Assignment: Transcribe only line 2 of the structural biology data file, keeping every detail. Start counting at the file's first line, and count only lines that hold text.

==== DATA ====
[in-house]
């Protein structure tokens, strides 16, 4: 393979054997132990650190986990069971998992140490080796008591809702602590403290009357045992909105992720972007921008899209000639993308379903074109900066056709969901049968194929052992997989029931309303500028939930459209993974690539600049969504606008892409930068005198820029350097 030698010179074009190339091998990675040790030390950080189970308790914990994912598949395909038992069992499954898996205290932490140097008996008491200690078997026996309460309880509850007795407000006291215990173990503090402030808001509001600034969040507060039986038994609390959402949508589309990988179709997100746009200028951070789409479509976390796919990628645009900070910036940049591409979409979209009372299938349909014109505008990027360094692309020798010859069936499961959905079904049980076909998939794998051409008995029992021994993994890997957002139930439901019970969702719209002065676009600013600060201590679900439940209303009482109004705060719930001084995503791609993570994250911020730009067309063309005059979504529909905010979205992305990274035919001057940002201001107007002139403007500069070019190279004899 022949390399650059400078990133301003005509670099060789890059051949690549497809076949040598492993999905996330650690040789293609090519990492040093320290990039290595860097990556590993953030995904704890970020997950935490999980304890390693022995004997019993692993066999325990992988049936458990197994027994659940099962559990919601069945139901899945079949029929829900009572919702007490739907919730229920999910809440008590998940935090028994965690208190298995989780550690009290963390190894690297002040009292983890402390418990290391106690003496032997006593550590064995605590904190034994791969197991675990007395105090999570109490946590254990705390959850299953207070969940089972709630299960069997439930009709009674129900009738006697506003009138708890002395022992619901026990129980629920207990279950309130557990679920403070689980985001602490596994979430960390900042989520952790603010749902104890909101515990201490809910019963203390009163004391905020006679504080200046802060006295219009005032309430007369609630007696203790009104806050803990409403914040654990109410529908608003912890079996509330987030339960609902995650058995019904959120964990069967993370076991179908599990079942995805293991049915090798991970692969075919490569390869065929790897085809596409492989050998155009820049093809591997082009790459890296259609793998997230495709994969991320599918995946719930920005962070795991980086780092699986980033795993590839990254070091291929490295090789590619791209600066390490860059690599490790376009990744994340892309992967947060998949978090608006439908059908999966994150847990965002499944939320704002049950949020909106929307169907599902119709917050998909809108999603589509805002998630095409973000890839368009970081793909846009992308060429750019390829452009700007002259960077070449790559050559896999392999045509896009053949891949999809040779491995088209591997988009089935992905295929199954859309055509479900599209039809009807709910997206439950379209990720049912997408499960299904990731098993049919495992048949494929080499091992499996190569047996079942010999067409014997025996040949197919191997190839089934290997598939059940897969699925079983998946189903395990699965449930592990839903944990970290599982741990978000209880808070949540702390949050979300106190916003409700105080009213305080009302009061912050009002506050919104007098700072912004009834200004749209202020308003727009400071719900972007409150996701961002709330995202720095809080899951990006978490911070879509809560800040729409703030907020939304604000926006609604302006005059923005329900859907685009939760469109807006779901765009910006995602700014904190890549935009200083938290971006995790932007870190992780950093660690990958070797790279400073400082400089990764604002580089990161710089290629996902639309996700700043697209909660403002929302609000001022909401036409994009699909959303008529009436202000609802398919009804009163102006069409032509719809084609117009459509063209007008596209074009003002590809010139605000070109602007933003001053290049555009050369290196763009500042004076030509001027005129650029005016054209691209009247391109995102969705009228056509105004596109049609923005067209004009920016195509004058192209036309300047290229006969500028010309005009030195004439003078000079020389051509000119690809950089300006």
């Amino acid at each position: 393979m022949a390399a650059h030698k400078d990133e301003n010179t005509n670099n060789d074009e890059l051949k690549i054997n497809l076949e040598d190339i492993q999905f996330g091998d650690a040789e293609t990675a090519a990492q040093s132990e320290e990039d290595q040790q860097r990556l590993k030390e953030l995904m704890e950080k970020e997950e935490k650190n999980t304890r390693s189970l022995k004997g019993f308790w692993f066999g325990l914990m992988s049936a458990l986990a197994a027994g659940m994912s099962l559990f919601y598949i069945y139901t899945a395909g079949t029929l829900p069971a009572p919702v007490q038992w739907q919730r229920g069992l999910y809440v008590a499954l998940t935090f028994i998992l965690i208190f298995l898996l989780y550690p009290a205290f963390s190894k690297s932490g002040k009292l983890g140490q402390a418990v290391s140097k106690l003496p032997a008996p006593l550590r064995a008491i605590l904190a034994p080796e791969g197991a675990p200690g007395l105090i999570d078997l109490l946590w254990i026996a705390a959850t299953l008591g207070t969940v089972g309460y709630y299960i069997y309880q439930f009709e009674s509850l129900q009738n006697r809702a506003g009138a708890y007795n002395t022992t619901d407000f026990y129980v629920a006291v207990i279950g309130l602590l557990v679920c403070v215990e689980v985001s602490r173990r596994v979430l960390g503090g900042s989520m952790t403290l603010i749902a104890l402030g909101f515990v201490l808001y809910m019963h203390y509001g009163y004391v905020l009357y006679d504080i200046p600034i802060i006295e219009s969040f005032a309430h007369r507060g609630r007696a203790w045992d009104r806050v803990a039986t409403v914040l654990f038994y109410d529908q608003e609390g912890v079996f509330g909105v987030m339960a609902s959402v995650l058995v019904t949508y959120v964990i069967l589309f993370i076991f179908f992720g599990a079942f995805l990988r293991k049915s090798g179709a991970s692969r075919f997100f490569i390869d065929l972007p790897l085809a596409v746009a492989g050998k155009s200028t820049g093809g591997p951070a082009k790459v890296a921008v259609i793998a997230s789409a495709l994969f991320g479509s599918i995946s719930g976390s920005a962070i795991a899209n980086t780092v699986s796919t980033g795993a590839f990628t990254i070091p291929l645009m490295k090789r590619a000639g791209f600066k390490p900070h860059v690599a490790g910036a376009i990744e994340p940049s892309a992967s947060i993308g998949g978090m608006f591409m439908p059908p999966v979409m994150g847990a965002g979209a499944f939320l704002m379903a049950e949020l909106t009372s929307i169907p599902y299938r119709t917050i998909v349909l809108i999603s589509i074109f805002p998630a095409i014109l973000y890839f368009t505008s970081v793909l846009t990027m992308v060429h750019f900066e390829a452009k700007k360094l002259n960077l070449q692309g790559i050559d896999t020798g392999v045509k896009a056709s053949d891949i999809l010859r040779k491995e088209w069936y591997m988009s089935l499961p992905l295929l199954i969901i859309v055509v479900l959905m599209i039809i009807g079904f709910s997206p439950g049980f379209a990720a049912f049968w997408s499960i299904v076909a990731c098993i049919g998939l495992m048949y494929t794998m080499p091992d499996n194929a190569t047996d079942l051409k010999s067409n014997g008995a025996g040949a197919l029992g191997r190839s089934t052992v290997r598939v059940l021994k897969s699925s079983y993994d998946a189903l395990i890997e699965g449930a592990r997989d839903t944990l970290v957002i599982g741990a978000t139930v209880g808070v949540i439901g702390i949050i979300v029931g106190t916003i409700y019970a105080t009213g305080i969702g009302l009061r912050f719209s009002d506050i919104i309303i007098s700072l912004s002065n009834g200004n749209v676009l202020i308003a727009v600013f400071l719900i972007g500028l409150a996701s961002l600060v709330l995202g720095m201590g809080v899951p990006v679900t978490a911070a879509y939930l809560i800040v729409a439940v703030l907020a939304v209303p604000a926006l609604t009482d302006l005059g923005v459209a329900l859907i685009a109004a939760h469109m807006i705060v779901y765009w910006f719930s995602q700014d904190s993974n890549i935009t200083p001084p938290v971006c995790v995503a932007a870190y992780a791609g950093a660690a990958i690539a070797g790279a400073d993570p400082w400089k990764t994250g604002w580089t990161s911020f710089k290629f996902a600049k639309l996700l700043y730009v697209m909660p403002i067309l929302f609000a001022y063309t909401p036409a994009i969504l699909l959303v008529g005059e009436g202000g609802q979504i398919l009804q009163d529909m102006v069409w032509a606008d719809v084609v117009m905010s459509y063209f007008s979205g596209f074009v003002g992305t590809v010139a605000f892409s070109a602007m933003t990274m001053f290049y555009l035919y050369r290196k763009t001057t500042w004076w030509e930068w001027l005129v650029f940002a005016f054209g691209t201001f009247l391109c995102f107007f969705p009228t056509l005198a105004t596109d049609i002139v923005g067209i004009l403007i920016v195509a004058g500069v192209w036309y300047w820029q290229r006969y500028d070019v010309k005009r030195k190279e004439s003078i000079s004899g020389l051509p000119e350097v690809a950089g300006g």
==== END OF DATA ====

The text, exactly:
């Protein structure tokens, strides 16, 4: 393979054997132990650190986990069971998992140490080796008591809702602590403290009357045992909105992720972007921008899209000639993308379903074109900066056709969901049968194929052992997989029931309303500028939930459209993974690539600049969504606008892409930068005198820029350097 030698010179074009190339091998990675040790030390950080189970308790914990994912598949395909038992069992499954898996205290932490140097008996008491200690078997026996309460309880509850007795407000006291215990173990503090402030808001509001600034969040507060039986038994609390959402949508589309990988179709997100746009200028951070789409479509976390796919990628645009900070910036940049591409979409979209009372299938349909014109505008990027360094692309020798010859069936499961959905079904049980076909998939794998051409008995029992021994993994890997957002139930439901019970969702719209002065676009600013600060201590679900439940209303009482109004705060719930001084995503791609993570994250911020730009067309063309005059979504529909905010979205992305990274035919001057940002201001107007002139403007500069070019190279004899 022949390399650059400078990133301003005509670099060789890059051949690549497809076949040598492993999905996330650690040789293609090519990492040093320290990039290595860097990556590993953030995904704890970020997950935490999980304890390693022995004997019993692993066999325990992988049936458990197994027994659940099962559990919601069945139901899945079949029929829900009572919702007490739907919730229920999910809440008590998940935090028994965690208190298995989780550690009290963390190894690297002040009292983890402390418990290391106690003496032997006593550590064995605590904190034994791969197991675990007395105090999570109490946590254990705390959850299953207070969940089972709630299960069997439930009709009674129900009738006697506003009138708890002395022992619901026990129980629920207990279950309130557990679920403070689980985001602490596994979430960390900042989520952790603010749902104890909101515990201490809910019963203390009163004391905020006679504080200046802060006295219009005032309430007369609630007696203790009104806050803990409403914040654990109410529908608003912890079996509330987030339960609902995650058995019904959120964990069967993370076991179908599990079942995805293991049915090798991970692969075919490569390869065929790897085809596409492989050998155009820049093809591997082009790459890296259609793998997230495709994969991320599918995946719930920005962070795991980086780092699986980033795993590839990254070091291929490295090789590619791209600066390490860059690599490790376009990744994340892309992967947060998949978090608006439908059908999966994150847990965002499944939320704002049950949020909106929307169907599902119709917050998909809108999603589509805002998630095409973000890839368009970081793909846009992308060429750019390829452009700007002259960077070449790559050559896999392999045509896009053949891949999809040779491995088209591997988009089935992905295929199954859309055509479900599209039809009807709910997206439950379209990720049912997408499960299904990731098993049919495992048949494929080499091992499996190569047996079942010999067409014997025996040949197919191997190839089934290997598939059940897969699925079983998946189903395990699965449930592990839903944990970290599982741990978000209880808070949540702390949050979300106190916003409700105080009213305080009302009061912050009002506050919104007098700072912004009834200004749209202020308003727009400071719900972007409150996701961002709330995202720095809080899951990006978490911070879509809560800040729409703030907020939304604000926006609604302006005059923005329900859907685009939760469109807006779901765009910006995602700014904190890549935009200083938290971006995790932007870190992780950093660690990958070797790279400073400082400089990764604002580089990161710089290629996902639309996700700043697209909660403002929302609000001022909401036409994009699909959303008529009436202000609802398919009804009163102006069409032509719809084609117009459509063209007008596209074009003002590809010139605000070109602007933003001053290049555009050369290196763009500042004076030509001027005129650029005016054209691209009247391109995102969705009228056509105004596109049609923005067209004009920016195509004058192209036309300047290229006969500028010309005009030195004439003078000079020389051509000119690809950089300006």